Alito's dry style encouraged the pretense that the Judiciary Committee Democrats were engaged in a serious inquiry into the nominee's judicial philosophy. Actually, liberal special interest groups demanded a response to this nominee that was more vigorous than the passive opposition to John Roberts as chief justice. As a result, the only Democratic senator who now can be counted on to vote for Alito is Sen. Ben Nelson, running for re-election this year in the very red state of Nebraska.
In this week's hearing, Biden typically did not disguise the political stakes involved in this confirmation process: the conservative Alito replacing Justice Sandra Day O'Connor, a swing voter who usually has swung left. Biden asserted that O'Connor was "the fulcrum on an evenly divided court," so that filling this seat is more important than Roberts replacing Chief Justice William Rehnquist.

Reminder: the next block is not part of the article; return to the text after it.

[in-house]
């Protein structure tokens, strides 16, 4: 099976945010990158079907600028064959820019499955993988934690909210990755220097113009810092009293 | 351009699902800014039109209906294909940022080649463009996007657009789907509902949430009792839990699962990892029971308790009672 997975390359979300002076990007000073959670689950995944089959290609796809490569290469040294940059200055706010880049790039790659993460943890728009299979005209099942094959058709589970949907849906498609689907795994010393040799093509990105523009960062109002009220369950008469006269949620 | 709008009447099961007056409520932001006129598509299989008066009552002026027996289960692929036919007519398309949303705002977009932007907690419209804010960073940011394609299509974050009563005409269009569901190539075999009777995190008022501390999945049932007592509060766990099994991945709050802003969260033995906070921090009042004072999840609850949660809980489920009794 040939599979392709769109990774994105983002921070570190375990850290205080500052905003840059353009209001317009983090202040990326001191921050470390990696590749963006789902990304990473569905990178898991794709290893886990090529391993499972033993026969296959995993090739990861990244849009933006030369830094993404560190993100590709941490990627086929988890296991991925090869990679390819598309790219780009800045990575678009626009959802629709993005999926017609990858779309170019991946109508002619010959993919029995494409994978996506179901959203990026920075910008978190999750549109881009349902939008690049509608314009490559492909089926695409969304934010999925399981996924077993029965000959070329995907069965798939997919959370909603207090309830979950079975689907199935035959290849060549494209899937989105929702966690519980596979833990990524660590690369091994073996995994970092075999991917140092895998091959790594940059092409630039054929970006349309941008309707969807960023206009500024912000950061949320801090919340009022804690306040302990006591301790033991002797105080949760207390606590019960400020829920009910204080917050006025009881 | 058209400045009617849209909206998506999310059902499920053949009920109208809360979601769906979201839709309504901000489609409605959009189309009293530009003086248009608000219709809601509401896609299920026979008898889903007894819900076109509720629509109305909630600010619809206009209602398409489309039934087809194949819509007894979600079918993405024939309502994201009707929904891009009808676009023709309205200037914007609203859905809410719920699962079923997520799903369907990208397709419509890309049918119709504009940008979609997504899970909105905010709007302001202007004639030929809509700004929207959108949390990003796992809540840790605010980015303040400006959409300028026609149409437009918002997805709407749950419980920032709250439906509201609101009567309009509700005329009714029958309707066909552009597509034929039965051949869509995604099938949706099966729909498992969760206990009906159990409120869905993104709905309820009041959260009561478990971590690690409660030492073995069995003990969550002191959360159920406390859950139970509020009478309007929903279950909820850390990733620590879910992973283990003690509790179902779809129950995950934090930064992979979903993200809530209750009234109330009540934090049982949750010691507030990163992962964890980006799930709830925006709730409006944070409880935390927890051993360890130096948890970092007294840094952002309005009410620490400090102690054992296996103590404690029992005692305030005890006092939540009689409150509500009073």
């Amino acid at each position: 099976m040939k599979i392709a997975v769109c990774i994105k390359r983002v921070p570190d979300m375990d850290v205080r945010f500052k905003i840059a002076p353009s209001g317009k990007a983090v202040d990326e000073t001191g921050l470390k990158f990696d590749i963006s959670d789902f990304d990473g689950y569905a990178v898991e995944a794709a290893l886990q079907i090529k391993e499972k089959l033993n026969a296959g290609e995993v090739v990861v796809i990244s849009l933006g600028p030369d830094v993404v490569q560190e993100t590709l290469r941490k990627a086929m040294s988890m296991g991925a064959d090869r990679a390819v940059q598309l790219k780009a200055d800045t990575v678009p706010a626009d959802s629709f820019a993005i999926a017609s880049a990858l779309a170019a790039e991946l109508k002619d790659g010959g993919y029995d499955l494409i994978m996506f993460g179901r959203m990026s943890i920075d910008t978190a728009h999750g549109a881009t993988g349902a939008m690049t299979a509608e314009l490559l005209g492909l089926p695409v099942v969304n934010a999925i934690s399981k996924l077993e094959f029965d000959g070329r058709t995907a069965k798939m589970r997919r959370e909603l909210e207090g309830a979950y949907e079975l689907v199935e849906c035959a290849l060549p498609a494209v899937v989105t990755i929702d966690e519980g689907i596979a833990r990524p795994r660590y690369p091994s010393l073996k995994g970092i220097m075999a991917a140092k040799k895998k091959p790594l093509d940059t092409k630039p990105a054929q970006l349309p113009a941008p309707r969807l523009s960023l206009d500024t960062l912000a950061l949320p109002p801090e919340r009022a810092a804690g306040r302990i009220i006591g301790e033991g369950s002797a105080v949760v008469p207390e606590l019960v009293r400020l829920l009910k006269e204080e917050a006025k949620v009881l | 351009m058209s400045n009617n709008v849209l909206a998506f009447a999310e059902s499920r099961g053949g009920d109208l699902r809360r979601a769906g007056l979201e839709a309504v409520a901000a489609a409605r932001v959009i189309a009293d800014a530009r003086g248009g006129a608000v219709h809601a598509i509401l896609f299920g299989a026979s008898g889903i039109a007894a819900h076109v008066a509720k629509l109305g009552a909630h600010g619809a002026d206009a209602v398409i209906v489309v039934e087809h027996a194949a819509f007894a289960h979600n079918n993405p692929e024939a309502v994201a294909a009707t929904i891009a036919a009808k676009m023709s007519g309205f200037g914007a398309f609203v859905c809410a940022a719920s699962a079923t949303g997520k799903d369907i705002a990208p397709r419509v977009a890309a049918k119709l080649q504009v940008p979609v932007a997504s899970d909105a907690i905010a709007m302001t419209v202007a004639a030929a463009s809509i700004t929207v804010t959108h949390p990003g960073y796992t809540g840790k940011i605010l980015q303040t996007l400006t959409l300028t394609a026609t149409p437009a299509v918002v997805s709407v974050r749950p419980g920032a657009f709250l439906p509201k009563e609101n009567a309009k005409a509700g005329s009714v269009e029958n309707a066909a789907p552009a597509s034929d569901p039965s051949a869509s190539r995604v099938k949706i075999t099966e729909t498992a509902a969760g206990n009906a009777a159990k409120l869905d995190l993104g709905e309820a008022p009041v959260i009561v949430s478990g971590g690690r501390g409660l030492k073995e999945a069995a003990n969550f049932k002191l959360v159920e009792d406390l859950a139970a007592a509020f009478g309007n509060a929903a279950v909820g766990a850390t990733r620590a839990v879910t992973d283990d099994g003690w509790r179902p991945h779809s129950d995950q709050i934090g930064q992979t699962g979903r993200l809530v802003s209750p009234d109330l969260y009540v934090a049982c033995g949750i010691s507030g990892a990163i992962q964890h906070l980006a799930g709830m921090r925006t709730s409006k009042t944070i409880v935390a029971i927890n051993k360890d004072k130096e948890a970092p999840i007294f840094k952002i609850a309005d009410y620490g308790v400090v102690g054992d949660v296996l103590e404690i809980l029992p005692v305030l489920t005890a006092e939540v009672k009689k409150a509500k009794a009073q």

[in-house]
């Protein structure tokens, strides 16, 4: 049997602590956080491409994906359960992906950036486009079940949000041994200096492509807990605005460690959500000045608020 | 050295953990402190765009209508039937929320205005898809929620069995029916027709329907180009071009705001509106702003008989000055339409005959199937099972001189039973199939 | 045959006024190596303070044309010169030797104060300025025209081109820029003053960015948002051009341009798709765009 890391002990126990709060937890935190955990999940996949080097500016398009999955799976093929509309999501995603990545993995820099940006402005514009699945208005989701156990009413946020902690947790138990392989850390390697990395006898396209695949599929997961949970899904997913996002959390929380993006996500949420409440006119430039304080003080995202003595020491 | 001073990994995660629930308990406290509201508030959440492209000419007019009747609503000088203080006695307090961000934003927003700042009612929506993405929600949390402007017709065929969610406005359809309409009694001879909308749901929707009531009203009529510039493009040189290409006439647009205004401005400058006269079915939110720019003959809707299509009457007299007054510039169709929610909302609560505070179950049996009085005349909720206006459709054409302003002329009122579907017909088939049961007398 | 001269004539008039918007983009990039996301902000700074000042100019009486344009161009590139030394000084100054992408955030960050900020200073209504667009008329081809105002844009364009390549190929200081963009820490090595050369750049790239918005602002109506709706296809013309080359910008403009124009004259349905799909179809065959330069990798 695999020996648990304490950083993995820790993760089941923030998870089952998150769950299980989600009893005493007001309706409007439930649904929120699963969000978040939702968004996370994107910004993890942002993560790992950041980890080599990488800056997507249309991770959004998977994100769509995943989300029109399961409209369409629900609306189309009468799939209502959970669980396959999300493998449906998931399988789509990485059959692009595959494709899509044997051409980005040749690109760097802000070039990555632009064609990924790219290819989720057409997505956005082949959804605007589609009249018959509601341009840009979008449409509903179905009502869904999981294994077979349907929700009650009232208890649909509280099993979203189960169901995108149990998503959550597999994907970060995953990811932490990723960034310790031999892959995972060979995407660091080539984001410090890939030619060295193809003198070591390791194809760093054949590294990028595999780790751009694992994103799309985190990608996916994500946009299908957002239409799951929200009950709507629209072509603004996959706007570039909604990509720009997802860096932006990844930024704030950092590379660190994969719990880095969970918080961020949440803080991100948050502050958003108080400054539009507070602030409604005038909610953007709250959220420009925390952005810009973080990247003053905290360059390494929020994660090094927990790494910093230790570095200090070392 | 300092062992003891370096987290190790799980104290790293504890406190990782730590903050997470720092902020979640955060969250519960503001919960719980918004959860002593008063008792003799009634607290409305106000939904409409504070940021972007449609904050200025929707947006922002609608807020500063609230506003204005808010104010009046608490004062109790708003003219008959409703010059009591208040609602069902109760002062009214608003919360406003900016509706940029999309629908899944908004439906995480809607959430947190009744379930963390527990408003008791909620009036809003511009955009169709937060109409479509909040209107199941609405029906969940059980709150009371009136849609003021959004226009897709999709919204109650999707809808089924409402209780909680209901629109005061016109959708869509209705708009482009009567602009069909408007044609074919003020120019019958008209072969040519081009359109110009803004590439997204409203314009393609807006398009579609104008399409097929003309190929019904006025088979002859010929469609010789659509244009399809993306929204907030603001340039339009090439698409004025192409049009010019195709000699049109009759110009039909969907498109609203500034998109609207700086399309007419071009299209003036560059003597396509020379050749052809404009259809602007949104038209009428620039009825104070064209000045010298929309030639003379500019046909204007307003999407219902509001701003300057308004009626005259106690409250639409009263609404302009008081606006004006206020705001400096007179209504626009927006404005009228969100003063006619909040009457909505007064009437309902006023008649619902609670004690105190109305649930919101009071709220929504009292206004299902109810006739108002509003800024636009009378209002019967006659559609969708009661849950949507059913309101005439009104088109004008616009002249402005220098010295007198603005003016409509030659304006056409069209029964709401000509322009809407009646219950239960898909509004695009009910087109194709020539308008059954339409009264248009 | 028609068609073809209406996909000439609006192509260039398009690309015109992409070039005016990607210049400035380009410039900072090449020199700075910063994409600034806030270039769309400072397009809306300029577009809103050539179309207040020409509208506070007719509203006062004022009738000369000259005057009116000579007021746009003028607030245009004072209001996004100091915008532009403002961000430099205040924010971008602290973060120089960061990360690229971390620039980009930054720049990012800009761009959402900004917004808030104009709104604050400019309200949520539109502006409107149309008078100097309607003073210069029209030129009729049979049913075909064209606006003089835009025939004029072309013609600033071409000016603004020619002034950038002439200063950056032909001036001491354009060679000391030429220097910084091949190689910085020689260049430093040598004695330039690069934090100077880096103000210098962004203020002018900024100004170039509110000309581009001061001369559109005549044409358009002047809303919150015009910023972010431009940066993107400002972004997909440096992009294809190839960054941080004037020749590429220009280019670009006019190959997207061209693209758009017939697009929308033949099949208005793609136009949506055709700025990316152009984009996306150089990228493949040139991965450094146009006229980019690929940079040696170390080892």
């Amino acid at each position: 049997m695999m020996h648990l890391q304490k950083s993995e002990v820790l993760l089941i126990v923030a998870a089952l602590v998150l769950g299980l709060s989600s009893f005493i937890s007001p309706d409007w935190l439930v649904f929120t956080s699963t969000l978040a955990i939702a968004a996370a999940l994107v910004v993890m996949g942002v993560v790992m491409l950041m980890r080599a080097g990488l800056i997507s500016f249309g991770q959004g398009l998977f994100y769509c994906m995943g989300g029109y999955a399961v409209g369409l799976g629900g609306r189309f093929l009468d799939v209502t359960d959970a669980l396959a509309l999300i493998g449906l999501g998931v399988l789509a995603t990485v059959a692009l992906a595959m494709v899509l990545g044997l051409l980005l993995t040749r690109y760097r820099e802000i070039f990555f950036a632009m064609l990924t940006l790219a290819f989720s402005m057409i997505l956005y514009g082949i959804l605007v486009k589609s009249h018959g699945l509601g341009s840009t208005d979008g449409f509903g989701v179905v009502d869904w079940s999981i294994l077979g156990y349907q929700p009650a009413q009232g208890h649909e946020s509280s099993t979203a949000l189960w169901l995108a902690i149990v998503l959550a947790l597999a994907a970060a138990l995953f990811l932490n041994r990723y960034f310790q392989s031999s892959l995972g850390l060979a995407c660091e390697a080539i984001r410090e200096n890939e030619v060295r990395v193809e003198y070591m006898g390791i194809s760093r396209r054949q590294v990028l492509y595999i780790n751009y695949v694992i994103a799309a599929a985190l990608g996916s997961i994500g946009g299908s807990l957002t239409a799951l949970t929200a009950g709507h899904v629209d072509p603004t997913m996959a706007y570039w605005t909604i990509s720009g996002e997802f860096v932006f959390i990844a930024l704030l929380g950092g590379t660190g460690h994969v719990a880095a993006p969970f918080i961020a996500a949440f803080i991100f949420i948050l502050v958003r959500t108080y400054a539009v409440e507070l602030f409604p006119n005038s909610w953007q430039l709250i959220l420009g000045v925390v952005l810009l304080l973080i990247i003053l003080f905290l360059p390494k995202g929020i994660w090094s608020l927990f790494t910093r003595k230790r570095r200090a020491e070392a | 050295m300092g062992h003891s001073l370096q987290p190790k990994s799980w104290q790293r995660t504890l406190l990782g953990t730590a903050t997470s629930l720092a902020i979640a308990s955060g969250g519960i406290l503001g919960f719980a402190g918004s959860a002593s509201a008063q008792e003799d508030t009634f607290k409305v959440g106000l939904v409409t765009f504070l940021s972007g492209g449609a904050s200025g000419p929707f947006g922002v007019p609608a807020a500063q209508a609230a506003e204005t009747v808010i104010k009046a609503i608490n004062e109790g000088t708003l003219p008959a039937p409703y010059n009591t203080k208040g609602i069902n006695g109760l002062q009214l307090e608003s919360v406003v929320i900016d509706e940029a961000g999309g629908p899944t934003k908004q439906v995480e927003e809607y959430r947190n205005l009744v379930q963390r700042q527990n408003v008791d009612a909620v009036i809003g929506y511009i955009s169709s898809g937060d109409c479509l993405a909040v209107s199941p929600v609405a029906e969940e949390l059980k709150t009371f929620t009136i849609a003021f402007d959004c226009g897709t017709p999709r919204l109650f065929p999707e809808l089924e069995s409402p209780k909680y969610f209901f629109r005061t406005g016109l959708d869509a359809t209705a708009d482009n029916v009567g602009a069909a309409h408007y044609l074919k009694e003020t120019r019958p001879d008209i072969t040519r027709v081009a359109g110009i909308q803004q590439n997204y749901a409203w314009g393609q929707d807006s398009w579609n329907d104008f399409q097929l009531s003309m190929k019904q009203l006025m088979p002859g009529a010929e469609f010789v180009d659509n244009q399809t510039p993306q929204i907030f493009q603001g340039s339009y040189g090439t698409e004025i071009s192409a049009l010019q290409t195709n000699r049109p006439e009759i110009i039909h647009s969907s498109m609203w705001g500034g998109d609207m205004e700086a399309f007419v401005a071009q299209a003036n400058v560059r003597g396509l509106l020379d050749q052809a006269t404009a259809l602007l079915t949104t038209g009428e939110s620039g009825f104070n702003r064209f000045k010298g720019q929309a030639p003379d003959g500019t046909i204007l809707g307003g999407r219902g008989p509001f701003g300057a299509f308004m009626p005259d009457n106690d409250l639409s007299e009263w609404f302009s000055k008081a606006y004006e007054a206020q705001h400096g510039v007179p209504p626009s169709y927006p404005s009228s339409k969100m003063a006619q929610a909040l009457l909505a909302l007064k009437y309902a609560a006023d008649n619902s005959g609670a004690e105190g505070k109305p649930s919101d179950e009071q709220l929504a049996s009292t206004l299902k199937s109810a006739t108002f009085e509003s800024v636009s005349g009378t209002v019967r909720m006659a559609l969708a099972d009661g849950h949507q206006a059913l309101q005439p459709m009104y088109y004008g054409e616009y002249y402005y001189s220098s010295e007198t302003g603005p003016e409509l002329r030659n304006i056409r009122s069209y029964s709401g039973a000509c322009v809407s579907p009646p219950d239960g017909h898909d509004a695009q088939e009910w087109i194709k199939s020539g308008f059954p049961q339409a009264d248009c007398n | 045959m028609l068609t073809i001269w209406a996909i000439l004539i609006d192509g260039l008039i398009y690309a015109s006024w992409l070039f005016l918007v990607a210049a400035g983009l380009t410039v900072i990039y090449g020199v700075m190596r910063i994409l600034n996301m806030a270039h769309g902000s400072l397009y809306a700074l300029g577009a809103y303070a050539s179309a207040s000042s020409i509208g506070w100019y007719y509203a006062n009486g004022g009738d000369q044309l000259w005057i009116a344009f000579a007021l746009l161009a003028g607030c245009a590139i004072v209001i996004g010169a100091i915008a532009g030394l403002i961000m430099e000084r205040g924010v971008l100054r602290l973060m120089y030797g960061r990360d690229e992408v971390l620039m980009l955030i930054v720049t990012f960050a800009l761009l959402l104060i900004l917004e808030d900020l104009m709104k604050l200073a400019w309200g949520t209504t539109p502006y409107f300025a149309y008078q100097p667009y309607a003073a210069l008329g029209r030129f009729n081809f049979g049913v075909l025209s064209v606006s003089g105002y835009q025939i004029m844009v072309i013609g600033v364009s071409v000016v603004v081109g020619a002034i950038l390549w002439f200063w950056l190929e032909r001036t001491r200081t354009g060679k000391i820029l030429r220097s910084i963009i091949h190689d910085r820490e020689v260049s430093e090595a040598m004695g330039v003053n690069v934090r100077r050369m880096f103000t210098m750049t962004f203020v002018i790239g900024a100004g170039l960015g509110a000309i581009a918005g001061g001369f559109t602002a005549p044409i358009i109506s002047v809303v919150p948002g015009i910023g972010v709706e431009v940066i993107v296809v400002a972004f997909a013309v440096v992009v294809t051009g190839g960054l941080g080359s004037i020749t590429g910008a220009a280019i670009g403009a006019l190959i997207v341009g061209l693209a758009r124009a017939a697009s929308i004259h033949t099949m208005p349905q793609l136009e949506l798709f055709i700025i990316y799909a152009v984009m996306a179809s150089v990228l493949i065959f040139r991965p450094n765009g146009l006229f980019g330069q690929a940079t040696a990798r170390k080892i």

Sens. Charles Schumer and Richard Durbin, two of the Senate's most partisan Democrats, have tried this week to escalate the intensity level of the hearings by asserting that the burden of proof was on Alito to show that he deserves to be on the Supreme Court. Just how he was supposed to do that was not spelled out. But that extraordinary heightening of the standards of confirmation would relieve the senatorial inquisitors from responsibility for measuring a nominee's fitness.
Schumer, at the end of the committee table in seniority, had to spend the entire day Tuesday watching his colleagues shooting blanks before he got his chance to fire the real thing. Schumer was well prepared, with a senatorial third degree of Alito demanding repeatedly to know whether he believed in a constitutional protection of abortion. That question led off a harsh, carefully scripted interrogation of the nominee. It made Chuck Schumer look mean and nasty, but that hardly derailed Sam Alito.